According to Disability Rights Ohio, the state law defines a  disability as “a physical or mental impairment that substantially limits one or more major life activities, including the functions of caring for one’s self, performing manual tasks, walking, seeing, hearing, speaking, breathing, learning, and working; a record of a physical or mental impairment; or being regarded as having a physical or mental impairment.” Under the 1990 Americans with Disabilities Act (ADA), it is illegal for employers to discriminate against a person with physical or mental disabilities, or even employees who have a family member with a disability. If your employer has been discriminating against you because of a disability you or a loved one has, it is time to speak with a Toledo disability discrimination attorney at Coffman Legal, LLC.

What Constitutes a Disability?

The U.S. Department of Justice notes that the ADA does not specifically name all of the impairments that are covered by the law. Some examples of medical impairments that are recognized by the ADA as listed by the Job Accommodation Network include:

  • Deafness;
  • Blindness;
  • Amputated limbs;
  • Vertigo;
  • ADHD and ADD;
  • Seizures;
  • Diabetes;
  • Obesity;
  • Stuttering;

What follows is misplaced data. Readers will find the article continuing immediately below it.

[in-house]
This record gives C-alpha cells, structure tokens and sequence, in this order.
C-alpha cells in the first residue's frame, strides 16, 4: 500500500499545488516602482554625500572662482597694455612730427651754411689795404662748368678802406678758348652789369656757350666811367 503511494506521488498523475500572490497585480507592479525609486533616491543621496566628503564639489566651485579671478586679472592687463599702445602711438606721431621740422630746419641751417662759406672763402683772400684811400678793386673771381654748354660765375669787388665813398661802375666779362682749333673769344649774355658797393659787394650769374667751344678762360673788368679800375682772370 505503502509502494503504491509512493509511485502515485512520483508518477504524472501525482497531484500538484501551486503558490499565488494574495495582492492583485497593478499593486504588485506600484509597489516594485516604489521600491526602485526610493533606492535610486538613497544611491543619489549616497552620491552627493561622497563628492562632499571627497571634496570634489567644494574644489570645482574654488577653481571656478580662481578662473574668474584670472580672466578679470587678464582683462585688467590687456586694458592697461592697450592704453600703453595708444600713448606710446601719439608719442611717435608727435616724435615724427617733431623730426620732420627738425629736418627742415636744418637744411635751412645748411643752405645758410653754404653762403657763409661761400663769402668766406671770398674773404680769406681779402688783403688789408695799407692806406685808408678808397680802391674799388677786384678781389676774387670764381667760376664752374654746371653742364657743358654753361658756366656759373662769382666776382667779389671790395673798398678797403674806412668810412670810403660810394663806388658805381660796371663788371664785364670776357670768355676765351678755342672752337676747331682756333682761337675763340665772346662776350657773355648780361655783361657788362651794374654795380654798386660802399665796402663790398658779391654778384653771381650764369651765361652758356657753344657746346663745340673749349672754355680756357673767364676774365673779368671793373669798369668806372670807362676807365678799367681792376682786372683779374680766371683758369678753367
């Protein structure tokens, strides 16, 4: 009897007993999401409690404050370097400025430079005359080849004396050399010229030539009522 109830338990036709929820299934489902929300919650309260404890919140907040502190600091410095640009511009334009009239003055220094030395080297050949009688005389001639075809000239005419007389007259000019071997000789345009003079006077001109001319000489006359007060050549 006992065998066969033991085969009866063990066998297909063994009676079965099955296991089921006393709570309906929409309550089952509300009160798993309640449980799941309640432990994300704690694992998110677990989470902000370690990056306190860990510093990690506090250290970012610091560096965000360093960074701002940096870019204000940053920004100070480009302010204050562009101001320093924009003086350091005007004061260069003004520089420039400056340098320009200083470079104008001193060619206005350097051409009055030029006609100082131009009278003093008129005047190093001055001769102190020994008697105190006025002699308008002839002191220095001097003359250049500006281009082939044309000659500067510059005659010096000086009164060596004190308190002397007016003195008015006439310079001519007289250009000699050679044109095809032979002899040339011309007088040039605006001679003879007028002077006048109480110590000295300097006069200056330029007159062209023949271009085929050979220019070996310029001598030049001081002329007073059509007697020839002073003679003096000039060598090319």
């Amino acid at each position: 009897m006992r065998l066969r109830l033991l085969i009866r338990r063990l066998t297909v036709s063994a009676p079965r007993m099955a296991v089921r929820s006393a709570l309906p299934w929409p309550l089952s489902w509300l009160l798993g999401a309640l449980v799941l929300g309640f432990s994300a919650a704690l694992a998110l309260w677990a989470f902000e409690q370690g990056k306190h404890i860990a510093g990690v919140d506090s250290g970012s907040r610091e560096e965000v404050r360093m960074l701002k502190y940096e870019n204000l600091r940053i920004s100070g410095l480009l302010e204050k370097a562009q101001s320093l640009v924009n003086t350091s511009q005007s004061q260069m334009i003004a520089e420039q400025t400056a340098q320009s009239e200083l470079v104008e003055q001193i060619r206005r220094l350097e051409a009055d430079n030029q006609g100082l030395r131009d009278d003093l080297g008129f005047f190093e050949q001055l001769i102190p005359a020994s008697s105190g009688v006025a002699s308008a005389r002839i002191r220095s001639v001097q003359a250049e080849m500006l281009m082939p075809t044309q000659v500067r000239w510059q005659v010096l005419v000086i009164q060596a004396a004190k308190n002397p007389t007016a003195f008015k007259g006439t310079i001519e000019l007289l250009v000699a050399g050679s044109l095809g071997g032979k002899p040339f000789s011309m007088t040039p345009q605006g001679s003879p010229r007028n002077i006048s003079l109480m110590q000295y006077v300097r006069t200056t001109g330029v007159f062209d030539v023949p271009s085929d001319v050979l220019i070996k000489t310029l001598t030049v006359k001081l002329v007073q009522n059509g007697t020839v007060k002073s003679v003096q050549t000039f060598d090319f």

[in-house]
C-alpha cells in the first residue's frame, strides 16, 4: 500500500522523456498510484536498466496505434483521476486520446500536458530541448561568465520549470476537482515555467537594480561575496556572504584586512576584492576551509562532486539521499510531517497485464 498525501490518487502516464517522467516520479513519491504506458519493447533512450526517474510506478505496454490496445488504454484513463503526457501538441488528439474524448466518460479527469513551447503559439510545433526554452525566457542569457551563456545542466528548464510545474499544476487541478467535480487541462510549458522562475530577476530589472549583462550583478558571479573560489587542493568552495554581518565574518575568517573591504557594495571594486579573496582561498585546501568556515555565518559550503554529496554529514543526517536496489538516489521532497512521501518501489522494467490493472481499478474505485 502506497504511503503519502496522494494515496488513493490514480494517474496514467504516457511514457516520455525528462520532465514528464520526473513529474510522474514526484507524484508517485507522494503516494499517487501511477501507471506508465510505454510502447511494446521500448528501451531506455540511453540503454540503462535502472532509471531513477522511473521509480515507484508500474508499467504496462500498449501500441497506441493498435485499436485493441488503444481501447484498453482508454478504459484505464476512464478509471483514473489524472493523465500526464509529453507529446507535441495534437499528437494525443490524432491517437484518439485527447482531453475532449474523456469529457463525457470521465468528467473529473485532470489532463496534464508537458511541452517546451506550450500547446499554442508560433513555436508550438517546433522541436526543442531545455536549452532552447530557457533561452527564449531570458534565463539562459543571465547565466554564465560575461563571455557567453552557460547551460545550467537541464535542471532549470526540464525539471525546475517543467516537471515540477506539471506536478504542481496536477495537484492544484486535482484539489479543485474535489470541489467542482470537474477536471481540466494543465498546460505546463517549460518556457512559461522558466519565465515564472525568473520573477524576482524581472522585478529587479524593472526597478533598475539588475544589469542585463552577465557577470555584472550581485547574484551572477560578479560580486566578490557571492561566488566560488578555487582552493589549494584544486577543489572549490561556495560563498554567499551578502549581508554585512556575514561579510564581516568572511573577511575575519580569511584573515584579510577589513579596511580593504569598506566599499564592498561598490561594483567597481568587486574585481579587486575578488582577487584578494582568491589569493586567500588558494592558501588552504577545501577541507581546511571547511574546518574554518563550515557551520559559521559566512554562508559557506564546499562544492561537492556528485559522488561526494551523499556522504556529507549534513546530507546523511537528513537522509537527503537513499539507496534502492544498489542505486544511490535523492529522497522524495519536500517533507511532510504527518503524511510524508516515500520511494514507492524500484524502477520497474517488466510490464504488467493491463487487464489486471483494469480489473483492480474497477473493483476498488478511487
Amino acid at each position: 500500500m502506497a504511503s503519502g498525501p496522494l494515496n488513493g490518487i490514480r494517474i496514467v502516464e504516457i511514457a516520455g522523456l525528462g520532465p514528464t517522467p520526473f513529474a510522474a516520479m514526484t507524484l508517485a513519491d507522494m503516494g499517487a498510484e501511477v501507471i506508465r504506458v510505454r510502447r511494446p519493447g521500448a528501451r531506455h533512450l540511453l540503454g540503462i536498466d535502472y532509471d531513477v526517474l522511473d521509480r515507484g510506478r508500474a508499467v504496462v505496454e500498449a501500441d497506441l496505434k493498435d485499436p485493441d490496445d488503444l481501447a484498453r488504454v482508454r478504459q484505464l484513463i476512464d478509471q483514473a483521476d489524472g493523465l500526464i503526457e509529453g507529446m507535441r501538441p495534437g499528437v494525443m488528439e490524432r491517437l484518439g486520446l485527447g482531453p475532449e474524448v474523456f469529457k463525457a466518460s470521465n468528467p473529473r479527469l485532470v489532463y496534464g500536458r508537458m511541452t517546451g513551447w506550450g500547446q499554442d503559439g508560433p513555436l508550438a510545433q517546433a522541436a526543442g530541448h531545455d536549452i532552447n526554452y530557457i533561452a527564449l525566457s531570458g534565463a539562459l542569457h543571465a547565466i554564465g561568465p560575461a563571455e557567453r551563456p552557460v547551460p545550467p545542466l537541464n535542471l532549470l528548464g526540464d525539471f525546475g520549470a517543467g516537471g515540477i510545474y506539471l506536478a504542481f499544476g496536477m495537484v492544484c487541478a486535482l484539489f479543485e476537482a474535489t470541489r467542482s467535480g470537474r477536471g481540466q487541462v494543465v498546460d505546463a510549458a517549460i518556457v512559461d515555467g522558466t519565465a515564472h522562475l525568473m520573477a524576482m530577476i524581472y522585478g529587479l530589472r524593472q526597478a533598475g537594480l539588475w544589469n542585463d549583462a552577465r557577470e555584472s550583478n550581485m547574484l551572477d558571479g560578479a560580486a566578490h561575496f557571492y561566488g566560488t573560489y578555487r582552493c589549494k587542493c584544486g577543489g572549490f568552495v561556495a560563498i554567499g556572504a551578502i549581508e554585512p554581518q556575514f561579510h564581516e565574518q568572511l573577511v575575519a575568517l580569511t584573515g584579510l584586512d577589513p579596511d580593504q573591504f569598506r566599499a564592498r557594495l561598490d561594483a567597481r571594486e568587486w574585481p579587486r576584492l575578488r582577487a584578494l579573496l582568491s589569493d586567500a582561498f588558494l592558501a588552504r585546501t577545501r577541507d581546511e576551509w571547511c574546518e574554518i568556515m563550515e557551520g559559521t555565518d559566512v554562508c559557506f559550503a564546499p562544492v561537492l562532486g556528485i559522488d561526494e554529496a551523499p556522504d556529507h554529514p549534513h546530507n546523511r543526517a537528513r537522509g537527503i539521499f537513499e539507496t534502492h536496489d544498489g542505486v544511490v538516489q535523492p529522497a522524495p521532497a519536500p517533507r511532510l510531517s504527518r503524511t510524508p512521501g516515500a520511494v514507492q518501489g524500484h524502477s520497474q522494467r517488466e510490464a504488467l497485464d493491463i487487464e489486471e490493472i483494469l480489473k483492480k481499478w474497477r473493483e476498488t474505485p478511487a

• Autism;
  • Bipolar disorder;
  • Schizophrenia; and
  • More.
Some examples of what is not considered a disability by the ADA include:
  • Pedophilia;
  • Kleptomania;
  • Transvestism;
  • Transsexualism;
  • Gender identity disorders not resulting from physical impairments;
  • Psychoactive substance use disorders that occur from taking illegal use of drugs;
  • Compulsive gambling; and
  • More.

Illegal Employment Decisions

Any company that employs 15 of more workers is prohibited from making any employment decisions based on an employee’s disability. This includes private companies along with state and local governments. Federal employees are protected separately under the Rehabilitation Act of 1973. Discrimination can occur at any stage of employment, from the hiring process through to termination, including deducting wages, failing to promote the employee, and more.

Accommodations That Can Be Made for Disabilities

Employees and potential hires with disabilities are allowed reasonable accommodations to allow them to do their work. Accommodations will vary significantly depending on what type of impairment a person has. For instance, a person who has diabetes might need additional meal breaks to eat and check insulin levels while another person who uses a wheelchair may require ramps be placed in the building for mobility. At Coffman Legal, LLC we help you communicate with your employer to ensure that the appropriate accommodations are made and that you are compensated for lost wages or other damages that were accrued during the time period your employer did not have those accommodations in place.

Call a Toledo Disability Discrimination Attorney

If you have experienced discrimination in the workplace due to a disability, let the Toledo disability discrimination attorneys at Coffman Legal, LLC advocate on your behalf. Not only can we get you reasonable accommodations so that you are able to do your best work, but we can assist you in getting compensated for any damages such as lost wages or benefits. Contact us today at 614-949-1181 to schedule a free consultation.

Contact Coffman Legal Today

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